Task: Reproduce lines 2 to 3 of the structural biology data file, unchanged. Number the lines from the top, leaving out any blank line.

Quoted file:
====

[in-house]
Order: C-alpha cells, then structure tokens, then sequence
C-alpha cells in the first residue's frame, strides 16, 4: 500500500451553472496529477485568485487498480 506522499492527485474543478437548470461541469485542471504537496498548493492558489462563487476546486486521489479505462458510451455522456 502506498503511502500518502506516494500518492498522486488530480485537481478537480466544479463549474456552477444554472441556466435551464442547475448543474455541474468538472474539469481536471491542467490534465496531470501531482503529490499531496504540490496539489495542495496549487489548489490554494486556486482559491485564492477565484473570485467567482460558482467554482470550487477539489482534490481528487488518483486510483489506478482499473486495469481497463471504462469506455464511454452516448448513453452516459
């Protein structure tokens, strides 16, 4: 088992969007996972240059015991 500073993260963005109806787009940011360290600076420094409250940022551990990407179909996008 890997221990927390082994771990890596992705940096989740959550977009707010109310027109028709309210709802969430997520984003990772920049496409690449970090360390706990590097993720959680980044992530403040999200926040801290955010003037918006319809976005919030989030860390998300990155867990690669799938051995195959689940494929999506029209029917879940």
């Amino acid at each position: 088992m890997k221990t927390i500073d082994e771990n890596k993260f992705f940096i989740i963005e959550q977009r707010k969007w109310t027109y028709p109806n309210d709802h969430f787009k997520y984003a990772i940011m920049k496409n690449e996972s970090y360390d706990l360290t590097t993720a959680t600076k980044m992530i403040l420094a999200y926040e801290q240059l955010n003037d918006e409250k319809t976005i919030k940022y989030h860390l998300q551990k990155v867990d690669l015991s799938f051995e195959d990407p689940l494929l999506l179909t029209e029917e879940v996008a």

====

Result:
Order: C-alpha cells, then structure tokens, then sequence
C-alpha cells in the first residue's frame, strides 16, 4: 500500500451553472496529477485568485487498480 506522499492527485474543478437548470461541469485542471504537496498548493492558489462563487476546486486521489479505462458510451455522456 502506498503511502500518502506516494500518492498522486488530480485537481478537480466544479463549474456552477444554472441556466435551464442547475448543474455541474468538472474539469481536471491542467490534465496531470501531482503529490499531496504540490496539489495542495496549487489548489490554494486556486482559491485564492477565484473570485467567482460558482467554482470550487477539489482534490481528487488518483486510483489506478482499473486495469481497463471504462469506455464511454452516448448513453452516459